Lesson 2/Learning Event 1
The master cylinder used with airhydraulic brakes is like the one
described in the lesson on hydraulic brakes. In straight hydraulic
brake systems, the master cylinder receives the initial mechanical
force from the pedal linkage, changes it to hydraulic pressure, and
sends the brake fluid under pressure directly to the wheel cylinders.
In airhydraulic brakes, the master cylinder sends brake fluid under
pressure to an airhydraulic cylinder before it goes to the wheel
cylinders. On all military designed vehicles, the master cylinder
has a vent fitting at the top of the reservoir for connecting a vent
line to the vent system of the vehicle. This prevents water from
entering the master cylinder through the vent during fording
operations. The special drilled bolt and fitting installed in the
filler cap of the master cylinder serves this purpose.
The airhydraulic cylinder is put into operation by the hydraulic
pressure from the master cylinder. It uses compressed air to boost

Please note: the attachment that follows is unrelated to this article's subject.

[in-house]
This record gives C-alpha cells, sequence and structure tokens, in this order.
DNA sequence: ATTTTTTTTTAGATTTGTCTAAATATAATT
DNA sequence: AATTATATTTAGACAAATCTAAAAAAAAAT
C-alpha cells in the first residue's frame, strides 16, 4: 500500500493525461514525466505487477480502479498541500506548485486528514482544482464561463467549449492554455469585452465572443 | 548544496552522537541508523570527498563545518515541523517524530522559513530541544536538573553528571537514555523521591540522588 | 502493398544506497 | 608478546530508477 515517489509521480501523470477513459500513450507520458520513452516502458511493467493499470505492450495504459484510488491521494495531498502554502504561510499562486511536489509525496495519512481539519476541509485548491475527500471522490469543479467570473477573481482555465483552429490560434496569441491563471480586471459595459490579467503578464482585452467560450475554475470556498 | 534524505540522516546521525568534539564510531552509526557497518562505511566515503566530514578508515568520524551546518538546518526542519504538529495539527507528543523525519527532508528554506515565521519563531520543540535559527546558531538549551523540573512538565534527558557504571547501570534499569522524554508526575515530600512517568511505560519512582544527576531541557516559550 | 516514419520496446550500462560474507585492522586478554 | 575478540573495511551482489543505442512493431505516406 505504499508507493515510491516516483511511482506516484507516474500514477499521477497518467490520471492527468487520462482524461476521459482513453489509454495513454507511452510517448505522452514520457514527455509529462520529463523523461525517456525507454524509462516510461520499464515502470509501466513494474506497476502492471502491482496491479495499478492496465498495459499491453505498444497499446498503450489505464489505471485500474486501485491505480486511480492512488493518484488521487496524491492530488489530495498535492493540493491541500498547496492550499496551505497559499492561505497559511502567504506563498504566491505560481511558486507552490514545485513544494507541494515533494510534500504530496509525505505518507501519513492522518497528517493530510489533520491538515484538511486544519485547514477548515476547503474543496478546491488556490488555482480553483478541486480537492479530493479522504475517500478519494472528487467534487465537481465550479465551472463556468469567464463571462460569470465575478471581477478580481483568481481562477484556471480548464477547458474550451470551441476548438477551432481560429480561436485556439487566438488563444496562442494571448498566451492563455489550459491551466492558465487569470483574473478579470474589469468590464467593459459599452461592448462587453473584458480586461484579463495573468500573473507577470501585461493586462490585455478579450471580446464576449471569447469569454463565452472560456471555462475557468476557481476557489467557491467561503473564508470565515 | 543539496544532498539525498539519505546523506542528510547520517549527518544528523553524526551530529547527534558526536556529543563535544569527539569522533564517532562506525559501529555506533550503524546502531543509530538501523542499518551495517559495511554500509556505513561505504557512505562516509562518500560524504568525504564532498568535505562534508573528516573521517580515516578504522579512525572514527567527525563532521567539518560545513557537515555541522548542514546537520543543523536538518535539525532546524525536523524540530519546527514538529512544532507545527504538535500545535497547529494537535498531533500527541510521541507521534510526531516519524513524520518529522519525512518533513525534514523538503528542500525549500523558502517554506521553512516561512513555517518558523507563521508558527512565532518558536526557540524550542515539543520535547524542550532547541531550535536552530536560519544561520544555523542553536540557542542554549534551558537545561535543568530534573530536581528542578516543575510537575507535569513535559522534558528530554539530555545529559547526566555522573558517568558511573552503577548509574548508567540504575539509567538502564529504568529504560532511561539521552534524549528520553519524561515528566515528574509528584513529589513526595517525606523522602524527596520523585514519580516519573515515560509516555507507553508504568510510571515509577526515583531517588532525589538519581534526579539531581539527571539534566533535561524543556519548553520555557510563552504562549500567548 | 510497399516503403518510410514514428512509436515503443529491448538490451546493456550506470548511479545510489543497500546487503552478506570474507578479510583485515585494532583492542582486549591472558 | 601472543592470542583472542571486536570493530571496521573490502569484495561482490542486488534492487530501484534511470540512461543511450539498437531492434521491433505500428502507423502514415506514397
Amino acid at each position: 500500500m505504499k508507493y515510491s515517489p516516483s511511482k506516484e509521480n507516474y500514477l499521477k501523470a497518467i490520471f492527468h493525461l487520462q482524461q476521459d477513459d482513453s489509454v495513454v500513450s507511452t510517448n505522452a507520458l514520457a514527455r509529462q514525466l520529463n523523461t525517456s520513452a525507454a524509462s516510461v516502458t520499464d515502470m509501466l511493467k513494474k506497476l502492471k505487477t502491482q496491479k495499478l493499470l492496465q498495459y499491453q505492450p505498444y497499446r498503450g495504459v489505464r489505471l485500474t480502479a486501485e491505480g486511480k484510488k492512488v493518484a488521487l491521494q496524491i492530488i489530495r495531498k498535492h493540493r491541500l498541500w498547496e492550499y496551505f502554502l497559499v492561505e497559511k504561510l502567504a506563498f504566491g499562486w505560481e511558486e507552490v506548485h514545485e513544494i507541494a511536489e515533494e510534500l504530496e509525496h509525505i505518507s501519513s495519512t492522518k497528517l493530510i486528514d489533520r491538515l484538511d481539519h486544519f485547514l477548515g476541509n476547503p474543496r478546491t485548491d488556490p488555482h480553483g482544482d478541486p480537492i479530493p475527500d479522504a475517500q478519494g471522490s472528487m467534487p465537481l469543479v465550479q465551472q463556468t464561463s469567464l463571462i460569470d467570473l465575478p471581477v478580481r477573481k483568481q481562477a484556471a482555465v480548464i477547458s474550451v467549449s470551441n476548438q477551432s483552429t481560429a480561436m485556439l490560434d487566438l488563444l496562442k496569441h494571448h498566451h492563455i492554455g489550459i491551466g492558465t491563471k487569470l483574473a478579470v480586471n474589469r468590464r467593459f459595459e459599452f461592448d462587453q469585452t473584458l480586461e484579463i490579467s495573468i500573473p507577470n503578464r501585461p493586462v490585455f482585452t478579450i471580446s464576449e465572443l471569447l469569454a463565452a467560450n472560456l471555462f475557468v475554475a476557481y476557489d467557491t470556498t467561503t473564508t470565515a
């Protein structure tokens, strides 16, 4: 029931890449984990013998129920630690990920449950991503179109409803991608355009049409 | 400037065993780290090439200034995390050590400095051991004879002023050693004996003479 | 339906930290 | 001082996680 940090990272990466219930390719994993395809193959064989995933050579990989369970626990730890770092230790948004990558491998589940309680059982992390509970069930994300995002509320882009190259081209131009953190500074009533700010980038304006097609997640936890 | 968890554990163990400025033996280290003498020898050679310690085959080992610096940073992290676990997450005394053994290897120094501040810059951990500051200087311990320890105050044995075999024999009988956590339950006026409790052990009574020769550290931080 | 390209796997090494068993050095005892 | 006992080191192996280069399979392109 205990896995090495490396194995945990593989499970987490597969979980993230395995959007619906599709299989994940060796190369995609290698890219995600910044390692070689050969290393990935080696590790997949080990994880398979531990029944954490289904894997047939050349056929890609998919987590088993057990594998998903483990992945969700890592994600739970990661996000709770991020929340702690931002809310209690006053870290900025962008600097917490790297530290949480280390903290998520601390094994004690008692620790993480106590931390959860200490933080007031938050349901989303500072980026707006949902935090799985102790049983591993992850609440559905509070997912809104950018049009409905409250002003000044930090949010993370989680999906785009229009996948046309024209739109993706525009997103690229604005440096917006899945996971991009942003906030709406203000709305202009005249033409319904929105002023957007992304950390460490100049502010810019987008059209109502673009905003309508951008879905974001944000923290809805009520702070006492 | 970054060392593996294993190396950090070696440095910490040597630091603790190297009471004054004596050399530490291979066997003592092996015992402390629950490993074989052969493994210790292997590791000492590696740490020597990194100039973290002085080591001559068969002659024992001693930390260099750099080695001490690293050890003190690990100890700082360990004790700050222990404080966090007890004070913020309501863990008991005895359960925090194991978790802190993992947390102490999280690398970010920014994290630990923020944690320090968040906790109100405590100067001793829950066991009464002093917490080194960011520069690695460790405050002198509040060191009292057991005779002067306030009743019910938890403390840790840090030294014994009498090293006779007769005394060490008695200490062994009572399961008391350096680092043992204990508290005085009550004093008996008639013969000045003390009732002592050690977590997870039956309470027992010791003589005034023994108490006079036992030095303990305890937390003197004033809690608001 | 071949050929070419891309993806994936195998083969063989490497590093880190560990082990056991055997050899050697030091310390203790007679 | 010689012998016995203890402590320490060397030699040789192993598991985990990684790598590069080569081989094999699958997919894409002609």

the hydraulic pressure from the master cylinder. The Army uses more
than one model of airhydraulic cylinders; all models contain the
same major units and operate on the same principles. They are made
up of three major units in one assembly. The units are the control
unit, power cylinder, and slave cylinder. The units of the M809
series vehicles consist of an air valve, air cylinder, hydraulic
cylinder, and piston.
The control unit contains a control valve (relay) piston, which is
hydraulically operated by brake fluid from the master cylinder, and a
diaphragm or compensator assembly, which is operated by pressure
differences between brake fluid and air and spring pressure. A
return spring holds the hydraulic relay piston and diaphragm assembly
in the released position when there is no hydraulic pressure. Two
air poppet valves, assembled on one stem, control the air pressure
flowing into and out of the power cylinder. The poppet valves are
normally held in the released position by the poppet return spring.